Long-distance medicine is a reality, but it requires trained individuals on both ends of the cyber connection to collect all the data and formulate a diagnosis and plan.
The Internet has influenced our lives in so many ways. Of course, most of us could not image life without it—the Internet makes so many things possible. For me, I can now share information with other specialists around the world, with just a simple mouse click.
douglas mader, DVM
This monitor presented with a large mass in its mouth. The animal was treated with antibiotics for “mouth rot” but never got better. Why? It was not a bacterial problem, it was cancer.
For instance, I have an X-ray that I would like have a second opinion on. In a nano-second, I can send it to a board-certified radiologist and have it reviewed. No longer do I have to wait to send something out via Fed Ex, have it analyzed, and then get a faxed report back the next day.
This technology is invaluable for information exchange. Faster communication has translated to teaching, as well. I used to travel thousands of miles every year to teach classes at meetings and universities; now, I can do so from the comfort of my home or office.
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Recently, I conducted an online forum for a large herp group. There were several hundred participants in the chat room, following along with the discussion, and they actively participated in the question-and-answer portion afterward. I fielded dozens of questions from several, seemingly satisfied participants.
At one point, a herper submitted a question regarding his lizard, which had mouth rot. He told me that he was “very experienced” and did his own veterinary care (there were no veterinarians in his area that knew as much as he did, so he felt it was a waste of his time and money to go to a vet).
He posted that he had a savannah monitor, had treated it for mouth rot for six weeks using antibiotics, and it did not respond. His forum question: What other types of antibiotics should he use?
I asked him several questions about his lizard, such as what species it was, how old it was, the gender, what did it eat, how was it housed (caging, temperature, humidity), its diet, what was its water source, etc. You get the idea.
He said it didn’t matter; he just needed to know what other antibiotic he could try.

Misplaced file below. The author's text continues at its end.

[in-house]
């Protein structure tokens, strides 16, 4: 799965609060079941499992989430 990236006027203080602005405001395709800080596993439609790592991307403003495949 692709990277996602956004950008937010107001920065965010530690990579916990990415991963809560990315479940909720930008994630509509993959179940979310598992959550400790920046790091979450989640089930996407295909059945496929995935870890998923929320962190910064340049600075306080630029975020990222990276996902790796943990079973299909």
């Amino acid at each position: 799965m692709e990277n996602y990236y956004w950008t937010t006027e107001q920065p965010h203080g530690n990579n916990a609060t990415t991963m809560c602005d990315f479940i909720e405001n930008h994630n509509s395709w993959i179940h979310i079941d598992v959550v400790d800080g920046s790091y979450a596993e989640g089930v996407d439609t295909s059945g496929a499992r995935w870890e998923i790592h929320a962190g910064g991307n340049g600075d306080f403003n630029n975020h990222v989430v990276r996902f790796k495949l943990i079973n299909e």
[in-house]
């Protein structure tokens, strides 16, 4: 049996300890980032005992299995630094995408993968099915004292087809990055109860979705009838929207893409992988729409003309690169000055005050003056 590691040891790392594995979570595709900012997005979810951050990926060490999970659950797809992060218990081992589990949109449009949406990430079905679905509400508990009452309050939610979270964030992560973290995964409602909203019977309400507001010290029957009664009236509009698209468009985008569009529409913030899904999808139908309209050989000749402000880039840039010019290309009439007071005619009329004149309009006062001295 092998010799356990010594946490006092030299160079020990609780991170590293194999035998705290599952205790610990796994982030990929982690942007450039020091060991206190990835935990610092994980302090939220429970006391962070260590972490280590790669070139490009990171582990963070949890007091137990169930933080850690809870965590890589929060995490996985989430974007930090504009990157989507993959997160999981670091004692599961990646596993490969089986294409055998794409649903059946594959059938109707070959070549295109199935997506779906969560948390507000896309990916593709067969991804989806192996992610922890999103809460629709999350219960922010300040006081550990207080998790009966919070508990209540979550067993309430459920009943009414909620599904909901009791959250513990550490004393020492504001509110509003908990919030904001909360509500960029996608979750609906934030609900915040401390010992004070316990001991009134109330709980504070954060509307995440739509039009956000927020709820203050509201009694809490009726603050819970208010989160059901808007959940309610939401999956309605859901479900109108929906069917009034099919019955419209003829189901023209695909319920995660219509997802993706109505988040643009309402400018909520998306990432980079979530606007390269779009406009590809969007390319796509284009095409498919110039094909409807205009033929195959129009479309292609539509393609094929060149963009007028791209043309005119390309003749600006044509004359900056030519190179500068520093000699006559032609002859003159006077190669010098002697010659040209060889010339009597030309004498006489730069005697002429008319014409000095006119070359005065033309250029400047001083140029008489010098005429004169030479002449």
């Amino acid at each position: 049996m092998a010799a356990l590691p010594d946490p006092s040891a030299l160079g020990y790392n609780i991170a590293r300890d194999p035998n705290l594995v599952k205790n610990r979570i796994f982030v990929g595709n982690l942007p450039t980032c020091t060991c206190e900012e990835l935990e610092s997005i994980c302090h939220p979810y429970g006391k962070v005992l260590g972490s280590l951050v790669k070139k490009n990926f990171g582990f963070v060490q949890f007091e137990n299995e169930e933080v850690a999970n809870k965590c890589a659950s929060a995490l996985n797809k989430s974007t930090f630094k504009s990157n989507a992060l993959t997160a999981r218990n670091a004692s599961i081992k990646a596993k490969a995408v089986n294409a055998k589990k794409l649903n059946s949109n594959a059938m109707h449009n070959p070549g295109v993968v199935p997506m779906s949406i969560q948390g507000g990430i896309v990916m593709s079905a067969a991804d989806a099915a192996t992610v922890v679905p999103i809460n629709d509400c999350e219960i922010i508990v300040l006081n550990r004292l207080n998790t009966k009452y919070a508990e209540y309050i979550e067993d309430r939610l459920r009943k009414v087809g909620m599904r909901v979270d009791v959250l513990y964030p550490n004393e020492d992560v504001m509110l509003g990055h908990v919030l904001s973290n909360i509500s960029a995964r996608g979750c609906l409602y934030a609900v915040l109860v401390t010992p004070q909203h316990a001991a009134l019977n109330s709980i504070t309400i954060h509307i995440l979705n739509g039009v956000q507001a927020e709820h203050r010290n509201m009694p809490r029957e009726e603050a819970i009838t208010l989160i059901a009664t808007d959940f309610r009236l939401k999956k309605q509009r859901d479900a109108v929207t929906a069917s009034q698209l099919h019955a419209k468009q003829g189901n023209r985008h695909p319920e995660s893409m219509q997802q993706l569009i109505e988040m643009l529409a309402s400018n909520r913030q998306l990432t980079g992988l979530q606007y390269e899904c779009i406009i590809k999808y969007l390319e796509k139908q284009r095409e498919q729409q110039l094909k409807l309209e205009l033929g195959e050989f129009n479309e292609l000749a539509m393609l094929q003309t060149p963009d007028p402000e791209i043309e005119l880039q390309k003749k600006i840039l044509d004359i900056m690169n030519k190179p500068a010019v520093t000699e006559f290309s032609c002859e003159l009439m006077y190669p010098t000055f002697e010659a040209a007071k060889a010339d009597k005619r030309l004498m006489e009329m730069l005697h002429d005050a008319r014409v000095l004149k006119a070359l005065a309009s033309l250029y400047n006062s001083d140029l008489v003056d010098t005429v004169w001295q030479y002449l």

I asked him for the results of the microbiological culture and sensitivity tests on the diseased tissue.
He said that he didn’t need that, just the name of a stronger antibiotic.
I asked him what he meant by stronger? Stronger as in concentration, ability to penetrate tissue, “kill power” or what?
He said, “just stronger” than the one he was using.
I asked what other supportive care he was providing to the lizard to protect it against any potential side effects of the drug. For instance, was he giving any fluids, gastroprotectants, etc.
He said, yes (duh), he was soaking the lizard.
Ok, not that soaking the lizard does a bit of good, but was he sure that this was actually an antibiotic-sensitive issue?
“Yes!” He told me that he’d seen this a number of times before and all it needed was a stronger antibiotic. I could tell by the terse responses that I was reading he was getting really frustrated with me.
I told him that I really wanted to help him and his lizard, but I needed some more information. I asked how he knew it really was an antibiotic-sensitive problem? He already admitted that he had not done any bacteriology testing. Had he done any tissue cytology? Did he get a biopsy to rule out other causes of inflamed tissue, such as gout, tumor, etc.? Perhaps it was not responding to antibiotics because it was not a bacterial disease.
At that, he posted that I was an “Ass” and signed off. Ouch. I guess I did not know enough to answer his question.
Even with all the technology available on the Internet, it really is not possible to make an accurate diagnosis without the benefit of a complete and thorough history evaluation and physical examination. Yes, long-distance medicine is a reality, but it requires trained individuals on both ends of the cyber connection to collect all the data and formulate a diagnosis and plan. It is not as simple as “needing a stronger antibiotic.”
Many diseases look similar. Many diseases are not a simple, single-layer problem. Most of the time, there are several layers of issues that overlap, and all of them must be addressed and corrected for the patient to heal.
True, many conditions do respond well to antibiotics. True, that in some cases, if an antibiotic does not work, a different one may work better. However, bacterial sensitivity testing is always the gold standard for determining the appropriate choice of drug – you want the most effective with the least side effects for the patient.
The Internet is a great source of information and avenue for health advice, but, don’t let it replace the real thing—an actual doctor visit.
Douglas R. MADER, MS, DVM, DABVP (REPTILE/AMPHIBIAN), is a graduate of the University of California, Davis. He owns the Marathon Veterinary Hospital in the Conch Republic, and is a world-renowned lecturer, author and editor. He sits on the review boards of several scientific and veterinary journals.